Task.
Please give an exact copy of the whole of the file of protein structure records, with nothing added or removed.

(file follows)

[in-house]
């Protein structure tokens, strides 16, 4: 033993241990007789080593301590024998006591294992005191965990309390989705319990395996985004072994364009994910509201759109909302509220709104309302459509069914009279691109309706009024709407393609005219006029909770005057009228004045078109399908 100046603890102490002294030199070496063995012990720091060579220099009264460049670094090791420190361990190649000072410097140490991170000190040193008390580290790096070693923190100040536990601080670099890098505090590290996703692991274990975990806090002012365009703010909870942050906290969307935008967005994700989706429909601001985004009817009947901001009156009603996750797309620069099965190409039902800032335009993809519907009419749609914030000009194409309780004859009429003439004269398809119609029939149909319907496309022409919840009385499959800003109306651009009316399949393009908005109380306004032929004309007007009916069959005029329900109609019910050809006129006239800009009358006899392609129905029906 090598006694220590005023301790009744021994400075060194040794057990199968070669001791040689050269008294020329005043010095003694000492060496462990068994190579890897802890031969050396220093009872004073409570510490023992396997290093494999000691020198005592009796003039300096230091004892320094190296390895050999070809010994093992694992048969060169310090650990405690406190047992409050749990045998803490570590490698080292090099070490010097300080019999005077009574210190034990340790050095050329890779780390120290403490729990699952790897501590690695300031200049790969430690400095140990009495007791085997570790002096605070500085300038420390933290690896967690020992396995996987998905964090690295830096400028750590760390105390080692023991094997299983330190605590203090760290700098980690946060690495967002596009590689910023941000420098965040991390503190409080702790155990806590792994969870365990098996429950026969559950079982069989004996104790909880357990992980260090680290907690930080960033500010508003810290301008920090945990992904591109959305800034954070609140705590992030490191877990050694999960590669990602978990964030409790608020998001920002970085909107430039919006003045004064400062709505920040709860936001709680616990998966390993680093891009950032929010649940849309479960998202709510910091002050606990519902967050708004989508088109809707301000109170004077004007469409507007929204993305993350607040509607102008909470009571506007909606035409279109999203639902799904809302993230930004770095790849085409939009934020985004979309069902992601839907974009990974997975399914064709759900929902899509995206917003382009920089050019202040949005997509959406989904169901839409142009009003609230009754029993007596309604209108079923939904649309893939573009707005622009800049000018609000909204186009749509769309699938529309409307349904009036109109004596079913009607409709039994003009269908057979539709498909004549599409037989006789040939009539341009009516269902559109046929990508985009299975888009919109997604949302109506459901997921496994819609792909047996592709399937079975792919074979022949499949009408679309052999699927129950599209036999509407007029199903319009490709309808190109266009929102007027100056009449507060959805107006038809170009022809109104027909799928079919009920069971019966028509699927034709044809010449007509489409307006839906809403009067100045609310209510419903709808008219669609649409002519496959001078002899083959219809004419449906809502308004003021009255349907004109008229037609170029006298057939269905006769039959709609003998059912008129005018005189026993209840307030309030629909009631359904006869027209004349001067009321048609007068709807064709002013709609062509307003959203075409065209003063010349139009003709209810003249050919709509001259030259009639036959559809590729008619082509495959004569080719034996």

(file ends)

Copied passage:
[in-house]
């Protein structure tokens, strides 16, 4: 033993241990007789080593301590024998006591294992005191965990309390989705319990395996985004072994364009994910509201759109909302509220709104309302459509069914009279691109309706009024709407393609005219006029909770005057009228004045078109399908 100046603890102490002294030199070496063995012990720091060579220099009264460049670094090791420190361990190649000072410097140490991170000190040193008390580290790096070693923190100040536990601080670099890098505090590290996703692991274990975990806090002012365009703010909870942050906290969307935008967005994700989706429909601001985004009817009947901001009156009603996750797309620069099965190409039902800032335009993809519907009419749609914030000009194409309780004859009429003439004269398809119609029939149909319907496309022409919840009385499959800003109306651009009316399949393009908005109380306004032929004309007007009916069959005029329900109609019910050809006129006239800009009358006899392609129905029906 090598006694220590005023301790009744021994400075060194040794057990199968070669001791040689050269008294020329005043010095003694000492060496462990068994190579890897802890031969050396220093009872004073409570510490023992396997290093494999000691020198005592009796003039300096230091004892320094190296390895050999070809010994093992694992048969060169310090650990405690406190047992409050749990045998803490570590490698080292090099070490010097300080019999005077009574210190034990340790050095050329890779780390120290403490729990699952790897501590690695300031200049790969430690400095140990009495007791085997570790002096605070500085300038420390933290690896967690020992396995996987998905964090690295830096400028750590760390105390080692023991094997299983330190605590203090760290700098980690946060690495967002596009590689910023941000420098965040991390503190409080702790155990806590792994969870365990098996429950026969559950079982069989004996104790909880357990992980260090680290907690930080960033500010508003810290301008920090945990992904591109959305800034954070609140705590992030490191877990050694999960590669990602978990964030409790608020998001920002970085909107430039919006003045004064400062709505920040709860936001709680616990998966390993680093891009950032929010649940849309479960998202709510910091002050606990519902967050708004989508088109809707301000109170004077004007469409507007929204993305993350607040509607102008909470009571506007909606035409279109999203639902799904809302993230930004770095790849085409939009934020985004979309069902992601839907974009990974997975399914064709759900929902899509995206917003382009920089050019202040949005997509959406989904169901839409142009009003609230009754029993007596309604209108079923939904649309893939573009707005622009800049000018609000909204186009749509769309699938529309409307349904009036109109004596079913009607409709039994003009269908057979539709498909004549599409037989006789040939009539341009009516269902559109046929990508985009299975888009919109997604949302109506459901997921496994819609792909047996592709399937079975792919074979022949499949009408679309052999699927129950599209036999509407007029199903319009490709309808190109266009929102007027100056009449507060959805107006038809170009022809109104027909799928079919009920069971019966028509699927034709044809010449007509489409307006839906809403009067100045609310209510419903709808008219669609649409002519496959001078002899083959219809004419449906809502308004003021009255349907004109008229037609170029006298057939269905006769039959709609003998059912008129005018005189026993209840307030309030629909009631359904006869027209004349001067009321048609007068709807064709002013709609062509307003959203075409065209003063010349139009003709209810003249050919709509001259030259009639036959559809590729008619082509495959004569080719034996």